Why comic Tim firmly blames both sides for Stormont impasse

The Blame Game host Tim McGarry'''PIC: Trevor Lucy
The Blame Game host Tim McGarry'''PIC: Trevor Lucy

Tim McGarry remains best known to Northern Irish audiences as the republican half-wit Da from Give My Head Peace, the doltish flat-cap wearing cretin who wants to replace Gerry Adams and gives his wife the runaround and engages in all manner of hare-brained schemes with loyalist Uncle Andy and jailbird-turned-clergyman Pastor Begbie.

McGarry himself is a sharp-witted moderate who has been writing for the Hole in the Wall gang for over two decades now, sending up the worst of Northern Ireland’s sectarian stereotypes with incisive observations and imaginative flair. He and his co-writers have given Ulster a popular sitcom that holds a mirror to the worst of our bigotries and prejudices that we might see them for the ludicrous stupidity they constitute.

Tim and his cohorts have most recently been sending up everyone from Donald Trump to secretary of state James Brokenshire, the continued frustrating impasse at Stormont, Michelle O’Neill, Arlene Foster and Kim Jong Un - among many others, on their Radio Ulster Show A Perforated Ulster.

Now McGarry is starring alongside fellow comics Neil Delamere, Colin Murphy, Jake O’Kane and other guests on panel show The Blame Game - wonderfully titled given how great we are at the blame game, perennially blaming the ‘other side’ here in Northern Ireland.

So who does McGarry blame for the continued stalemate on the hill?

“You want me to tell the good readers of the News Letter who I really blame for the stalemate at Stormont? Under no circumstances! That remains between me and the polling booth.

“I blame everybody. It’s a bit of a dog’s dinner. But I have a lot of sympathy for politicians because they’ve always been very good to me and have allowed us to satirise them a lot in our comedy.

“We were doing jokes about the Troubles with the Hole in the Wall Gang in 1994 when the first IRA ceasefire happened and people said to us ‘That’s you boys out of work, that’s it all over now, there’ll be no more jokes about the Troubles’ and here we are 23 years later.”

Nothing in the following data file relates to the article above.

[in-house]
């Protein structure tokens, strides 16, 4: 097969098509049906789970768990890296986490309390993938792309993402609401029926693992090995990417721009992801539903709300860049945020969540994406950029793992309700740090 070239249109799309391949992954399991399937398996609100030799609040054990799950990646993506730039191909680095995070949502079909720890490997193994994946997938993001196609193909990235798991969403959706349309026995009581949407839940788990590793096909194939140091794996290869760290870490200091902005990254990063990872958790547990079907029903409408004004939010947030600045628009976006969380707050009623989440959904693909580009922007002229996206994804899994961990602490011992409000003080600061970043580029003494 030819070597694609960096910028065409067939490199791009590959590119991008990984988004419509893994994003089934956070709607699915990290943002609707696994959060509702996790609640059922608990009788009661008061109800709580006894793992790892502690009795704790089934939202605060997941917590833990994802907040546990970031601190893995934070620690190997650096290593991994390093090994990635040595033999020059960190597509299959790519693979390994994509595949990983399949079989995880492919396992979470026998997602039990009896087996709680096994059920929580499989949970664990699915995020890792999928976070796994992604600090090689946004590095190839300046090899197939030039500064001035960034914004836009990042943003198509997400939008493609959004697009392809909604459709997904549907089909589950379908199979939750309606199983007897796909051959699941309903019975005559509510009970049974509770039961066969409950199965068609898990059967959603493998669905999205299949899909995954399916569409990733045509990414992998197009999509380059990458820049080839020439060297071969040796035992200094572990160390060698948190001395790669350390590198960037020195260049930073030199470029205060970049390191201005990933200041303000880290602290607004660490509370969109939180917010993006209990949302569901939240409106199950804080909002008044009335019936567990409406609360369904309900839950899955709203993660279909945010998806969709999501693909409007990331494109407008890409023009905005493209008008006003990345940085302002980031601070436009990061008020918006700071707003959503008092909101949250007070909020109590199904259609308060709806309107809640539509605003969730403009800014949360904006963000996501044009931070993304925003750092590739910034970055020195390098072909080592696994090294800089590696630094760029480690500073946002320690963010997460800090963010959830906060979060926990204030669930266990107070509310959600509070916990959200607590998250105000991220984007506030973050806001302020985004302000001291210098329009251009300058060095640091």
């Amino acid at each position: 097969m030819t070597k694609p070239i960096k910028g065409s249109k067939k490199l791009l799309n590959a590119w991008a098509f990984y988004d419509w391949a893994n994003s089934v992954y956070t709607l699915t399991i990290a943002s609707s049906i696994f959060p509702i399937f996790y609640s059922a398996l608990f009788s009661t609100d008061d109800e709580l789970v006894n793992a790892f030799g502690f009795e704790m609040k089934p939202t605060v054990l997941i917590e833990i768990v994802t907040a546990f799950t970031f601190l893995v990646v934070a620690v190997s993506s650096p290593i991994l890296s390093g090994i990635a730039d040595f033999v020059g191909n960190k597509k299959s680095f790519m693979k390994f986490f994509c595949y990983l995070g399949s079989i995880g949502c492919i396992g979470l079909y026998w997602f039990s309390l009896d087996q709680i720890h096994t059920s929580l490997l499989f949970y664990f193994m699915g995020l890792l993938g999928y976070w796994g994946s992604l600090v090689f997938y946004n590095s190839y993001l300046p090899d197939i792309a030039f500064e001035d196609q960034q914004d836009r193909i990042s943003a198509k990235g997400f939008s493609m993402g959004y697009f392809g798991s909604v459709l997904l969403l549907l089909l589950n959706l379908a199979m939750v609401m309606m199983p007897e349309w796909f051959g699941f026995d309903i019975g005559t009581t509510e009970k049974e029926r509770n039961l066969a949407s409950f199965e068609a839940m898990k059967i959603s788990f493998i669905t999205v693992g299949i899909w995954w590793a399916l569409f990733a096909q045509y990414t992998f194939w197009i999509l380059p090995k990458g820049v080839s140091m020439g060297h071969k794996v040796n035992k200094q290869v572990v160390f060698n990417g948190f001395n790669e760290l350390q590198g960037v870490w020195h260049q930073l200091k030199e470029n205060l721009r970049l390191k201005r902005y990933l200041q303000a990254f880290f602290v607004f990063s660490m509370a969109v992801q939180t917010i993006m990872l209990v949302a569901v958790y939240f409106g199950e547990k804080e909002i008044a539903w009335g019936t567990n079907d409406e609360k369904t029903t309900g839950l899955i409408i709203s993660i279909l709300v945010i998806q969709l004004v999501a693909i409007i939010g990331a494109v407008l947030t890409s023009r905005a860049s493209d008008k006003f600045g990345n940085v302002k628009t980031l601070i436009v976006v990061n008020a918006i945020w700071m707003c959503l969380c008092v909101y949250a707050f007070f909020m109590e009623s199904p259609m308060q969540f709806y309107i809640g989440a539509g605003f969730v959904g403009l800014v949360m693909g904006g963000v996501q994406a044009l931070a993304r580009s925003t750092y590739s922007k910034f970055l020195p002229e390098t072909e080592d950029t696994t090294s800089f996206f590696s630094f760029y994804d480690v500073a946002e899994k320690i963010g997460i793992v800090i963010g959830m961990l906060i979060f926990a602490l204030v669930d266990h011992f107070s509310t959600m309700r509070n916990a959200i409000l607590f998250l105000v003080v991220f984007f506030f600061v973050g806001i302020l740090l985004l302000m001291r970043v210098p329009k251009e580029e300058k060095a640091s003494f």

Elitist culture vultures might sneer at the Whole in the Wall Gang’s easy stereotypes and sometimes asinine political humour but the fact remains that Give My Head Peace has remained massively popular since its inception and has always managed to do something rather powerful: to expose the sectarian hatred and bigotry in all its mindless ridiculousness and to get people laughing at the cultural and political absurdities that still divide us in the era of the post-Troubles hangover.

“Nobody joined the IRA and then left because the Hole in the Wall Gang made a joke but at the same time I think we did capture the mood and we do capture the mood of sectarianism being stupid and pointless and backward and dragging this place back. Being able to hold people up to ridicule is a very powerful weapon.

“Now people say the sectarian society is still there, we still have the sectarian stereotypes and we still have walls and comedy isn’t going to fully change all this. But, comedy helps. It helps expose the absurdity of so much of the immorality of what goes on here in Northern Ireland.

“Initially in the late 80s you were a bit frightened to start talking about the IRA the police and the British Government or whoever. Once you did it though you released that there was this huge release and audiences did want to hear this sort of material. There hadn’t really been much comedy about the Troubles since Jimmy Young died in 1974. There was nothing between then and ourselves and Paddy Kielty.”

Tim McGarry grew up in north Belfast and read law at Queen’s University, where he would meet fellow comedy sketch writers Damon Quinn and Michael McDowell. While his comedy career got off the ground, McGarry worked as a legal officer for the Equal Opportunities Commission and was an expert on maternity and sexual discrimination rights. But after the Hole in the Wall gang secured a weekly slot on David Dunseith’s BBC Radio Ulster show in 1996, the group fully committed to comedy.

Tim didn’t grow up dreaming of becoming a comedian but he grew up appreciating a good laugh.

“I was a child of the early 70s,” confides Tim. “And I grew up with things like Fawlty Towers, John Cleese, Monty Python, Not the Nine O’Clock News and the Young Ones.

“My da introduced me to comedy because he loved people like Tommy Cooper and Morecambe and Wise. I was always into doing voices and jokes at school but I was never the class clown or anything. It wasn’t until I met Damon and Michael at university that I became involved in comedy sketch writing. The feeling of being able to write something that makes strangers laugh is amazing. You realise there’s a kind of power there.”

The stage version of Give My Head Peace will be returning in March.

“We’re bringing Give My Head Peace back on the road and it always sells out,” says Tim. “We’ve also been commissioned to do three more episodes for television. We struck lucky with Give My Head Peace because we created characters that had a grain of truth in them and these characters really resonate with people even though they represent a lot of sectarian attitudes that sadly still proliferate. We struck a chord with people because we were honest.” And McGarry hints that things might be more difficult for Da in the next show. “He now he has to deal with a lot of women assuming positions of power - Arlene Foster, Michelle O’Neill - and he’s never been a feminist of the year candidate.”